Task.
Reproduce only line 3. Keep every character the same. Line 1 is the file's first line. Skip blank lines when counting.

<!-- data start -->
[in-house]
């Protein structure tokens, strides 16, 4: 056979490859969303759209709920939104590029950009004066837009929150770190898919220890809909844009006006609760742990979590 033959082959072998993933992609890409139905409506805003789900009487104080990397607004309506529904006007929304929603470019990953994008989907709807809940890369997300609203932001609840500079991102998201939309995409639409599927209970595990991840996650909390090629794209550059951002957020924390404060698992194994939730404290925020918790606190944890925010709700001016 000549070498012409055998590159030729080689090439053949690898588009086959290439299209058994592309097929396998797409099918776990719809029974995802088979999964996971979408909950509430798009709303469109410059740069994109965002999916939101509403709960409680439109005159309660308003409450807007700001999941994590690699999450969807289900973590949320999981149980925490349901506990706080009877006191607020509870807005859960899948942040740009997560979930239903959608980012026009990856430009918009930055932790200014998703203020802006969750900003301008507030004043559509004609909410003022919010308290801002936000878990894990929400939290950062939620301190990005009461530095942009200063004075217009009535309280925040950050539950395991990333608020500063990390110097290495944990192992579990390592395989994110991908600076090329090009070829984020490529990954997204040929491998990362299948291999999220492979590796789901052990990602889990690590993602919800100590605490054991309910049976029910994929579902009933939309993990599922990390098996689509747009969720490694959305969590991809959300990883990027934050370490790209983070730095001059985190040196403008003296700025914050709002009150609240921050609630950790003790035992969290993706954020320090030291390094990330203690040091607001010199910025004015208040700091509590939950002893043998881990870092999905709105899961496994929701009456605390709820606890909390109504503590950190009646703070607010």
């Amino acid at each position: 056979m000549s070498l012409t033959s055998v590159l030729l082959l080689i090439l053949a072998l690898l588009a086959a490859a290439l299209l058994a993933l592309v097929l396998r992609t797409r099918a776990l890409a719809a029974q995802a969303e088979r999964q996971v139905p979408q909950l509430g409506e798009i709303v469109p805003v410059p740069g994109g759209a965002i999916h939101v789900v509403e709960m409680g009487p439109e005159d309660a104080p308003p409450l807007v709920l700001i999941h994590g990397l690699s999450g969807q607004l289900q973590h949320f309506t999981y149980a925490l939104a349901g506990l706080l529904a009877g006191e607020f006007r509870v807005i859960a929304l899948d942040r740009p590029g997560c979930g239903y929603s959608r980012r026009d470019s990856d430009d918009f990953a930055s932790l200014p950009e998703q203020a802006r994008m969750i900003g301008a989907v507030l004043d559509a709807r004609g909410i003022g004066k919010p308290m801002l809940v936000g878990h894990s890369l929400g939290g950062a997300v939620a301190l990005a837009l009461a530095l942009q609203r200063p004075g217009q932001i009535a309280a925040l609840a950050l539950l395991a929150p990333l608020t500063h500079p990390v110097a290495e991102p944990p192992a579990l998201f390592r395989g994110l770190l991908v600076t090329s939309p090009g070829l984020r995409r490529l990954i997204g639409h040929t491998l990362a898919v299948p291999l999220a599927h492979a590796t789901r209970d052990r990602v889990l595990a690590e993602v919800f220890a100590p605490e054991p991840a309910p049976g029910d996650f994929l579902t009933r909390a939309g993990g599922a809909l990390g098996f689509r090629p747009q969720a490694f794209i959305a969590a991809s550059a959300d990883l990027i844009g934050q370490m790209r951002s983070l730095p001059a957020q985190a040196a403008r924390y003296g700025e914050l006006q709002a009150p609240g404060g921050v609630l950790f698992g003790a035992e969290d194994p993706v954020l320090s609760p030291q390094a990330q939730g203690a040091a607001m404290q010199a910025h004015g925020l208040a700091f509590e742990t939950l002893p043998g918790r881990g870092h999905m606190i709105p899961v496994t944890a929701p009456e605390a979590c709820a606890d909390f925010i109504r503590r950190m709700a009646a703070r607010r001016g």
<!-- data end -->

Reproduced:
């Amino acid at each position: 056979m000549s070498l012409t033959s055998v590159l030729l082959l080689i090439l053949a072998l690898l588009a086959a490859a290439l299209l058994a993933l592309v097929l396998r992609t797409r099918a776990l890409a719809a029974q995802a969303e088979r999964q996971v139905p979408q909950l509430g409506e798009i709303v469109p805003v410059p740069g994109g759209a965002i999916h939101v789900v509403e709960m409680g009487p439109e005159d309660a104080p308003p409450l807007v709920l700001i999941h994590g990397l690699s999450g969807q607004l289900q973590h949320f309506t999981y149980a925490l939104a349901g506990l706080l529904a009877g006191e607020f006007r509870v807005i859960a929304l899948d942040r740009p590029g997560c979930g239903y929603s959608r980012r026009d470019s990856d430009d918009f990953a930055s932790l200014p950009e998703q203020a802006r994008m969750i900003g301008a989907v507030l004043d559509a709807r004609g909410i003022g004066k919010p308290m801002l809940v936000g878990h894990s890369l929400g939290g950062a997300v939620a301190l990005a837009l009461a530095l942009q609203r200063p004075g217009q932001i009535a309280a925040l609840a950050l539950l395991a929150p990333l608020t500063h500079p990390v110097a290495e991102p944990p192992a579990l998201f390592r395989g994110l770190l991908v600076t090329s939309p090009g070829l984020r995409r490529l990954i997204g639409h040929t491998l990362a898919v299948p291999l999220a599927h492979a590796t789901r209970d052990r990602v889990l595990a690590e993602v919800f220890a100590p605490e054991p991840a309910p049976g029910d996650f994929l579902t009933r909390a939309g993990g599922a809909l990390g098996f689509r090629p747009q969720a490694f794209i959305a969590a991809s550059a959300d990883l990027i844009g934050q370490m790209r951002s983070l730095p001059a957020q985190a040196a403008r924390y003296g700025e914050l006006q709002a009150p609240g404060g921050v609630l950790f698992g003790a035992e969290d194994p993706v954020l320090s609760p030291q390094a990330q939730g203690a040091a607001m404290q010199a910025h004015g925020l208040a700091f509590e742990t939950l002893p043998g918790r881990g870092h999905m606190i709105p899961v496994t944890a929701p009456e605390a979590c709820a606890d909390f925010i109504r503590r950190m709700a009646a703070r607010r001016g």